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Disclosing Location of a Domestic Violence Victim

Accusations of domestic violence are not taken lightly in the state of Illinois. They're treated so seriously that there have been a number of community-based programs and organizations established in the state for the sole purpose of serving people who have been victimized. When mitigating these situations, privacy is a major component of keeping victims safe. This is why most shelters and recovery program locations are confidential. Illinois goes the extra mile to maintain confidentiality by making it a legal requirement and creating provisions that, if violated, are punishable by law.

Despite the enforcement of state laws, the current era of advanced technology and data collection has made it increasingly difficult for survivors to remain incognito. With the click of a mouse, sensitive information can be exposed, putting survivors in serious danger or in other compromising positions. If members of agencies are responsible for the disclosure of this information, even if it is a mistake, they will not be exempt from prosecution.

If you live in Illinois and have been arrested for disclosing the location of a domestic violence victim, contact Dolci & Weiland for help to fight your criminal charges. Our team of criminal defense attorneys is committed to protecting the rights of our clients and fiercely defend their charges. We believe that one of the keys to success is a well-informed client. That is why we go above and beyond to provide viable options, answer all your questions, and make ourselves available at any time.

Disclosing the Location of a Domestic Violence Victim in Illinois

According to Illinois statute 720 ILCS 5/12-3.6(b), it is against the law for a person to publish, disseminate, or otherwise disclose the location of any domestic violence victim without their permission. In order to be prosecuted of this crime, the disclosure must be committed with intentions that it will result in or has the significant likelihood of resulting in, the threat of bodily harm.

Characterizing a Domestic Violence Victim

A person has been victimized by domestic violence, otherwise known as domestic battery when a household and family member does the following to them:

  • By any means causes bodily harm to them, or
  • Makes physical contact of an insulting or provoking nature

To constitute domestic battery, the prosecution has the burden of proving beyond a reasonable doubt that the action was committed intentionally or knowingly without any legal justification.

Family and Household Members

A family or household member includes the following persons (725 ILCS 5/112A-3):

  • A spouse or former spouse
  • People you are dating or have dated
  • People you currently live with or lived within the past
  • People you are dating or have dated
  • People with disabilities and their personal assistants and caregivers
  • Anyone related to you by blood or by present or prior marriage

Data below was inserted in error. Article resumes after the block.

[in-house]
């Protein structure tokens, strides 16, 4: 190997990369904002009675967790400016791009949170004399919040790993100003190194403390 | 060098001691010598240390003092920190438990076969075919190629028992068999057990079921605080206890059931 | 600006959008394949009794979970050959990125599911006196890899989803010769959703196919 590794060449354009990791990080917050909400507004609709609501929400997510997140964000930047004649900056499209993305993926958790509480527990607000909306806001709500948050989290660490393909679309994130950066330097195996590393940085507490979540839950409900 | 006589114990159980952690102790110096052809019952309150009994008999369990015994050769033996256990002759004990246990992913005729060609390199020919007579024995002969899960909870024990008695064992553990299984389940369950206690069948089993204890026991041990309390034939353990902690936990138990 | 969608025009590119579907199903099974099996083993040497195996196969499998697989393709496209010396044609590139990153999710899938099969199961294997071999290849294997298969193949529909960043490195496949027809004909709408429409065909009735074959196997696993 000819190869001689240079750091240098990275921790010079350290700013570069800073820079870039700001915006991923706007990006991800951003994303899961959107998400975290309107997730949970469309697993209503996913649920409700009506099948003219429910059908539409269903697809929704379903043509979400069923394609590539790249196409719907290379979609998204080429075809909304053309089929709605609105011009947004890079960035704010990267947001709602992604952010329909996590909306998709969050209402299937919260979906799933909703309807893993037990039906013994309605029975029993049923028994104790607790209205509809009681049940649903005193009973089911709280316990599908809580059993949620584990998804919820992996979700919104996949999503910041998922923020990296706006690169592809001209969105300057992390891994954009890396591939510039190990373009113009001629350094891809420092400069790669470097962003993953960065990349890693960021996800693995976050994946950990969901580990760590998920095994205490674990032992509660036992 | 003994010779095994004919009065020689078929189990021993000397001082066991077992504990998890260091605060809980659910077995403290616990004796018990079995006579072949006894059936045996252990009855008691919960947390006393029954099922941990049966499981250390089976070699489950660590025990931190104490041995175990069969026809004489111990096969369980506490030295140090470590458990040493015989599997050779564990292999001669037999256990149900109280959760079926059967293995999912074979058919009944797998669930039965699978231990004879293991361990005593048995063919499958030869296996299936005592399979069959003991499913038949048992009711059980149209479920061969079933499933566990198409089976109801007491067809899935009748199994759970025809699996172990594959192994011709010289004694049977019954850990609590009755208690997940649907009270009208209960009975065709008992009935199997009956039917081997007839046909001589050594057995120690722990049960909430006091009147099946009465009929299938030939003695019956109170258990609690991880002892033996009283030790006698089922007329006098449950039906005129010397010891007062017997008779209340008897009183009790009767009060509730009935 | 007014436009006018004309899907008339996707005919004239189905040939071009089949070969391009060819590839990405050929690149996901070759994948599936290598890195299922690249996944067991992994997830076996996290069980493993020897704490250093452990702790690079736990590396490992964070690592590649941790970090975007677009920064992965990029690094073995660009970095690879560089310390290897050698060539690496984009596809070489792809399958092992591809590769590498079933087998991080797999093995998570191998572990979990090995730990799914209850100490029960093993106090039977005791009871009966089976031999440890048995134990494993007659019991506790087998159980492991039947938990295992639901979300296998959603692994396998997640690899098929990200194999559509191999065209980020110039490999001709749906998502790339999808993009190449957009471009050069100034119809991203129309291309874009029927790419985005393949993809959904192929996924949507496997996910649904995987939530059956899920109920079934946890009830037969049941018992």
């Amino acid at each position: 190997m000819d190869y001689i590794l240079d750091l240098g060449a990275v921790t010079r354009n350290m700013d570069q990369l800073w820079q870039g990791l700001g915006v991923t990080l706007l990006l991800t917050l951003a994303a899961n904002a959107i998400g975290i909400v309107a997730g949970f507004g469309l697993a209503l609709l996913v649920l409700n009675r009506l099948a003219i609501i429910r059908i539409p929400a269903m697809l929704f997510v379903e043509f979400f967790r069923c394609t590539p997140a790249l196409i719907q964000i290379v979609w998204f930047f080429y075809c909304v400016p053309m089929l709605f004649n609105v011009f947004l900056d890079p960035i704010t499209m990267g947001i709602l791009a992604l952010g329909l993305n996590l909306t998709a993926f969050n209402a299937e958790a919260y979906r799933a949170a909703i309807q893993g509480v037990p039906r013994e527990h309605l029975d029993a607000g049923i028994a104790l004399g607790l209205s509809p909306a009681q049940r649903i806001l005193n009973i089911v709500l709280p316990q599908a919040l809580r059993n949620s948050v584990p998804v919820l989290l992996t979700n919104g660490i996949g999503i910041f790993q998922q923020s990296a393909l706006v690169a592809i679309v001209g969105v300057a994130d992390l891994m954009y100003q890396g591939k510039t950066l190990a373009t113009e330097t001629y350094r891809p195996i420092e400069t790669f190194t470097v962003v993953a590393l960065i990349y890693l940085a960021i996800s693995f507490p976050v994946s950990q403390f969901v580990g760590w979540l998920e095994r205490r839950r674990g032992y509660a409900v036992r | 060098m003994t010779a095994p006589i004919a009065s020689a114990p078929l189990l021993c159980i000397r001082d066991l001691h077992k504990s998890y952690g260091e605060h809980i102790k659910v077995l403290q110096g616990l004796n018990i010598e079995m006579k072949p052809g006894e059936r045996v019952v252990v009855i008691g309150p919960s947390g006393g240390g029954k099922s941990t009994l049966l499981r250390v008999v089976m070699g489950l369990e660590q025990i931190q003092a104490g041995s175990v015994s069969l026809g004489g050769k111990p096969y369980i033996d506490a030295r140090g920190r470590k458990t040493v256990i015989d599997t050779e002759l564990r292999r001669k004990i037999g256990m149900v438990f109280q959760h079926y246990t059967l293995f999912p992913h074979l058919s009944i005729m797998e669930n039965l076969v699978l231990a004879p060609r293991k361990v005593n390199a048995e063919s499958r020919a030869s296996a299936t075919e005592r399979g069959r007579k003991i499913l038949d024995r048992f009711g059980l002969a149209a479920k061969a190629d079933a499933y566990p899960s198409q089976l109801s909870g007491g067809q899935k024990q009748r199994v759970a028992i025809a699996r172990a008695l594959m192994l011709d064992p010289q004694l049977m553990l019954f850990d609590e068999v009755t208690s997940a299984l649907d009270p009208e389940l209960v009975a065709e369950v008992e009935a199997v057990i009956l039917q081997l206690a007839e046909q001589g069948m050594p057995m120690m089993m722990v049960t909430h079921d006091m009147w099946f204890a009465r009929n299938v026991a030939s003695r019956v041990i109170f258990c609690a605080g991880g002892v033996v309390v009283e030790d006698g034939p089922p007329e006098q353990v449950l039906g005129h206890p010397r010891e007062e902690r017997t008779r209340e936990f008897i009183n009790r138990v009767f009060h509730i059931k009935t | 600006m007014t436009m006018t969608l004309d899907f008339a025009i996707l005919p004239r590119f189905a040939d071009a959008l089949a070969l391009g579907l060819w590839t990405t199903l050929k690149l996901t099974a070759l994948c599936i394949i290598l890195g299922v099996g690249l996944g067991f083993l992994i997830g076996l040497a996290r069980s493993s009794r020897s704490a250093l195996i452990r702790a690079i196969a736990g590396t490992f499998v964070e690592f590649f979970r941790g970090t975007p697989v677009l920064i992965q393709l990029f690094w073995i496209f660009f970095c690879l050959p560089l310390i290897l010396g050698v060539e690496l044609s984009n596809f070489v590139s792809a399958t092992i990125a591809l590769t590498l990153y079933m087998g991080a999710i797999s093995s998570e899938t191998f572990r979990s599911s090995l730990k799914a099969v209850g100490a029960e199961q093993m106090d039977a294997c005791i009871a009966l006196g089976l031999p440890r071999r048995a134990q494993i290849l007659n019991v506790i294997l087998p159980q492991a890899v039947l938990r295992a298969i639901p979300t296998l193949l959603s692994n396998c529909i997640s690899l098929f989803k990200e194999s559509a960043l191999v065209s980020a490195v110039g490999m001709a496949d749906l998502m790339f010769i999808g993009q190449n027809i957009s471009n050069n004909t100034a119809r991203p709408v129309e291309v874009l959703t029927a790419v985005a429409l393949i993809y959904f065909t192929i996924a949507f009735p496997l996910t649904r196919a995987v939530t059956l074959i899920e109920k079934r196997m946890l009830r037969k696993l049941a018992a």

Penalties for Disclosing the Location of a Domestic Violence Victim

Disclosing the location of a domestic violence victim is charged as a Class A misdemeanor. If you're convicted of this crime, the maximum sentence you'll face is a fine of up to $2,500 and up to one year in jail.

Applying For the “Address Confidentiality” Program in Illinois

People looking to escape actual or threatened domestic violence frequently establish new addresses to prevent offenders or potential assailants from finding them. There is a program, known as the Address Confidentiality Act that exists in the state of Illinois that functions to enables agencies to properly respond to requests for public records without disclosing the location of a victim.

In order to obtain another acting address, there's an application process that one must go through. A considerable application must contain the following:

  • A sworn statement that declares an applicant has reason to believe that they are a victim of domestic violence, and the applicant fears for his or her safety or their child's safety
  • The mailing address and the phone number(s) where the applicant can be contacted by the Attorney General
  • The new address(es) that the applicant request may not be disclosed
  • The signature of the applicant and of any individual who assisted in the preparation of this application (this is where the attorney's name would go)

Once completed, this application is sent straight to the Attorney General's office who has wide discretion to certify an applicant as a program participant. If you're certified, you can be an active participant for 4 years following the date of filing unless your participation is withdrawn or invalidated before that date.

It's important to note that misrepresenting yourself as a victim or providing false information on this application in any capacity is a serious crime in Illinois. If one is found guilty for lying on this application, they will be convicted of a Class 3 felony.

Class 3 felony convictions warrant a prison sentence of 5 to 10 years and fines of up to $25,000.

Charged With This Offense in Illinois? Don't Hesitate to Contact Dolci & Weiland

If you've been accused of disclosing the location of a domestic violence victim in Illinois, it's important you secure the representation of a seasoned Illinois criminal defense attorney right now. You should never defend yourself in any case, let alone one as serious as this one, and you won't with the legal professionals at Dolci & Weiland in your corner.

The penalties for being convicted of this offense are steep and carry penalties that will stay with you unless you get the conviction sealed or expunged. To speak with a member of our team, fill out an online case evaluation form or give us a ring at the office closest to you today. The number for our downtown Chicago location is 312-238-9007, for our DuPage office, call 630-261-9098.